In Fall 2018, I worked in collaboration with Kelly Murdoch-Kitt at the University of Michigan and Basma Hamdy at VCUarts Qatar to engage students in the theme of co-creating tools for community change, an initiative tied to the Designing Across Divides Conference at WVU. As part of the conference call, graphic designers were invited to design a pair of banners to illustrate how to bridge or address a divide, in a format that would be positioned to the left and the right of a light pole. Selected work would be hung on the streets of Morgantown (West Virginia) during the month of the conference (held March 28-30, 2019), and would be made into a catalog post conference.

We were excited about this opportunity to bring our research in intercultural collaboration to the fore with students enrolled in our respective Typography courses in Doha and Ann Arbor. For three weeks, our students collaborated virtually via video-conferencing, messaging, and other digital communication tools. The aim was to address critical challenges and opportunities facing their communities, with the diptych banners raising awareness about the range of sociocultural divides that had personal meaning to the design teams. We were thrilled when we heard that two student teams were chosen for inclusion!

We also submitted the collection of banners to the Tasmeem Doha Conference and the co-chairs selected 9 banners for display as part of the “Behind the Scenes” exhibition.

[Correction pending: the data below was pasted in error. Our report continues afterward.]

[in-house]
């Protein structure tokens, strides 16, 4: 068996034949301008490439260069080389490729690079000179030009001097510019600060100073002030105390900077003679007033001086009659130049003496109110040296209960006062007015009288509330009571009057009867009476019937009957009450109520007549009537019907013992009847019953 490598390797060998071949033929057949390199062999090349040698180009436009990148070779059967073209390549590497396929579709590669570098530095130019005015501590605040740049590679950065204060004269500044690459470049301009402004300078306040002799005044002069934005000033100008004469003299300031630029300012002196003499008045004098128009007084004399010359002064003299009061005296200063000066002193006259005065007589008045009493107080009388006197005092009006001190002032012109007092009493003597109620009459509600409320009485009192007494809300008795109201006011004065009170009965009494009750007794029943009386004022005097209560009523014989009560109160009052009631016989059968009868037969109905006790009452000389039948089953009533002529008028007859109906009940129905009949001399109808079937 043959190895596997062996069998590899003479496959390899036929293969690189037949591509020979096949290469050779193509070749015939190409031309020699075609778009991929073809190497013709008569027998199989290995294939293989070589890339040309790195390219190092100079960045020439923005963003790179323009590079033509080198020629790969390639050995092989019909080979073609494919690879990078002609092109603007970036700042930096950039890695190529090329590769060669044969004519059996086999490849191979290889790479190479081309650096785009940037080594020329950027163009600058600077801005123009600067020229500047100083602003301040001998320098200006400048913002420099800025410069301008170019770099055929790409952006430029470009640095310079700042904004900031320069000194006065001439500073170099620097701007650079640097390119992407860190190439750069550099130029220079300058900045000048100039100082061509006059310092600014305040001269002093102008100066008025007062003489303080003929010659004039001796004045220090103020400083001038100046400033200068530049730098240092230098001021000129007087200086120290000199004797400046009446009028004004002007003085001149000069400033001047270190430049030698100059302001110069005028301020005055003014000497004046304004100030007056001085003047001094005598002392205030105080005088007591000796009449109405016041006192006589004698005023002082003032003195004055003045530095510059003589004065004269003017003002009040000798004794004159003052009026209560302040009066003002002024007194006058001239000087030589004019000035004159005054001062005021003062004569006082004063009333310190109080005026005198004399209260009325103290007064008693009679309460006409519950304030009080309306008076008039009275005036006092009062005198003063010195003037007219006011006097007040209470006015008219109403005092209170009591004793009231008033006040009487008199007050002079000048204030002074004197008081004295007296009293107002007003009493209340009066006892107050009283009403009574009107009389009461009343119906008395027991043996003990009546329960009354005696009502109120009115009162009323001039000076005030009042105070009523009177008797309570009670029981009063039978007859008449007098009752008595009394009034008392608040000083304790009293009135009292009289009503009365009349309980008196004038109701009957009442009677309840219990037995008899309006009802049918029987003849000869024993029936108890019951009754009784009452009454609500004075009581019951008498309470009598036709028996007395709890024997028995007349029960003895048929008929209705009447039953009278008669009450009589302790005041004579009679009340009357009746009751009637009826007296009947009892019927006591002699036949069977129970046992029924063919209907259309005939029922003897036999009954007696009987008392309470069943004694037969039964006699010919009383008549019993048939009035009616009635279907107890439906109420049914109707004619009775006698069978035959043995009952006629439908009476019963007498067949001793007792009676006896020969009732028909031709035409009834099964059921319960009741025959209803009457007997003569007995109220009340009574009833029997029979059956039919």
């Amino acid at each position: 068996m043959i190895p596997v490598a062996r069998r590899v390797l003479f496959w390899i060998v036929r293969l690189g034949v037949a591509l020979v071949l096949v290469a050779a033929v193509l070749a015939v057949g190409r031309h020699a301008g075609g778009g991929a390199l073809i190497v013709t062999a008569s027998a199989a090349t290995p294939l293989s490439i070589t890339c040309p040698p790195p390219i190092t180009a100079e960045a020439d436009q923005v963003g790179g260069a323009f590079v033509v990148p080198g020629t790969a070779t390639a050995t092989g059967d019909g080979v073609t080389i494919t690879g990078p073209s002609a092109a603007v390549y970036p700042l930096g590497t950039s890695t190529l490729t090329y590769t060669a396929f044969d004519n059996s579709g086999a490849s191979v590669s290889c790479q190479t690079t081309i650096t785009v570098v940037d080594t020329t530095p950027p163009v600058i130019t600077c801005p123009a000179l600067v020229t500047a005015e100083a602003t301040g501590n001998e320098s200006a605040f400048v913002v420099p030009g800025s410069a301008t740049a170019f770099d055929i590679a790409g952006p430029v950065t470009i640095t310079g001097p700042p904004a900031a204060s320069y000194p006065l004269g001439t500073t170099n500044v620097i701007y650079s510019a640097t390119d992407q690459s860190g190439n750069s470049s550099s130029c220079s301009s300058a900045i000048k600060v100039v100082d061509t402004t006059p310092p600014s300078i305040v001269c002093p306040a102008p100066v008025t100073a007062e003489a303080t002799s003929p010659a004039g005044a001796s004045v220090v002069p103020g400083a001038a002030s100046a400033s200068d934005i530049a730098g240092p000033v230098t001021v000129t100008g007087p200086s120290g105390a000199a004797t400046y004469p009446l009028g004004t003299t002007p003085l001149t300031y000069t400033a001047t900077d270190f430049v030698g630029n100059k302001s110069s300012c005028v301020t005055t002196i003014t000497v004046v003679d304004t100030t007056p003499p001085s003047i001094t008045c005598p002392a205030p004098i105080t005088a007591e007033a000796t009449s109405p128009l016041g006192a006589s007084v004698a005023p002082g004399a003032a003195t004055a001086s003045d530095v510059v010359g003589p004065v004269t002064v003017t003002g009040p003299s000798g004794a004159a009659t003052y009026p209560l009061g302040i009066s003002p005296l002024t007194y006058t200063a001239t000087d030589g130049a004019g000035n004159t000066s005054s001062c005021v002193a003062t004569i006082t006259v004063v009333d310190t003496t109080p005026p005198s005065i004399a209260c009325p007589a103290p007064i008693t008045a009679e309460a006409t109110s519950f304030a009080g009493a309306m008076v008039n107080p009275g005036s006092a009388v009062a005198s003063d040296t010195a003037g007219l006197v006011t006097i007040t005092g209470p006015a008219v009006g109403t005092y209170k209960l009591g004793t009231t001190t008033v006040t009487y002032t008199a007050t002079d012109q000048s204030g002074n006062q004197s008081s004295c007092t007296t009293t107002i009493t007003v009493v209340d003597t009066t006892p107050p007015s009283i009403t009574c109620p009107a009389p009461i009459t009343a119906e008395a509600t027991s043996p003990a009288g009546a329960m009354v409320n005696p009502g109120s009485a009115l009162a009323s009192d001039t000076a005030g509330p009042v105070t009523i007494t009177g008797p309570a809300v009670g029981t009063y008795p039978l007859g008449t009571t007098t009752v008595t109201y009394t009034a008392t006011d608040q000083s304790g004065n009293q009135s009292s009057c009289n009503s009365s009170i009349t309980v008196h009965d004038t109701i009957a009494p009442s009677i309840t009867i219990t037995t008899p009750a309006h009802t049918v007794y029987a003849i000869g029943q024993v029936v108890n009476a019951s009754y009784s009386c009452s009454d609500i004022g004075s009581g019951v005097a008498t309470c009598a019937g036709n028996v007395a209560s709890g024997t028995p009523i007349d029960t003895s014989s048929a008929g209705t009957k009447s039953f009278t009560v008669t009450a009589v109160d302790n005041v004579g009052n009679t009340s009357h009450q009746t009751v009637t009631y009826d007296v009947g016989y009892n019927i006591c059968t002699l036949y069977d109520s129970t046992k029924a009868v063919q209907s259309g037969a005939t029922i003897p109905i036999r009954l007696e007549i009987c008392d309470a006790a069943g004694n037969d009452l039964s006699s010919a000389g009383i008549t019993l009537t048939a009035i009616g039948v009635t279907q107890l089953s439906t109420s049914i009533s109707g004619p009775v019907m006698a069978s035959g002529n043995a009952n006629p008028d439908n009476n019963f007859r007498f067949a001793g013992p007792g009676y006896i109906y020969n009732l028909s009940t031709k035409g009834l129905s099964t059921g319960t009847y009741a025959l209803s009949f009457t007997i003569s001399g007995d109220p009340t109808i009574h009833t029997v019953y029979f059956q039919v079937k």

In the following photo, Izza Alyssa and Najla Al Khater stand beneath their triptych banners with a cutout picture of their partner, Edgar Long Kiu Chung (University of Michigan). The trio aims to draw attention to the topic of implicit bias and the importance of surpassing initial impressions when meeting someone from another culture or country.

Left translation: Discrimination
Middle translation: Discriminated upon
Right translation: I am targeted

In this next image, Zainab Al-Shibani stands beneath the banners she created in collaboration with Michelle Zhang from the University of Michigan. This design duo worked together to raise awareness about the importance of transcending language barriers in local and global contexts.

Here, Shima Aeinehdar stands beneath the diptych banners created in collaboration with Melissa Newman from the University of Michigan. The two designers worked together to raise awareness about gender inequalities and the importance of listening to survivors when they share their stories of abuse.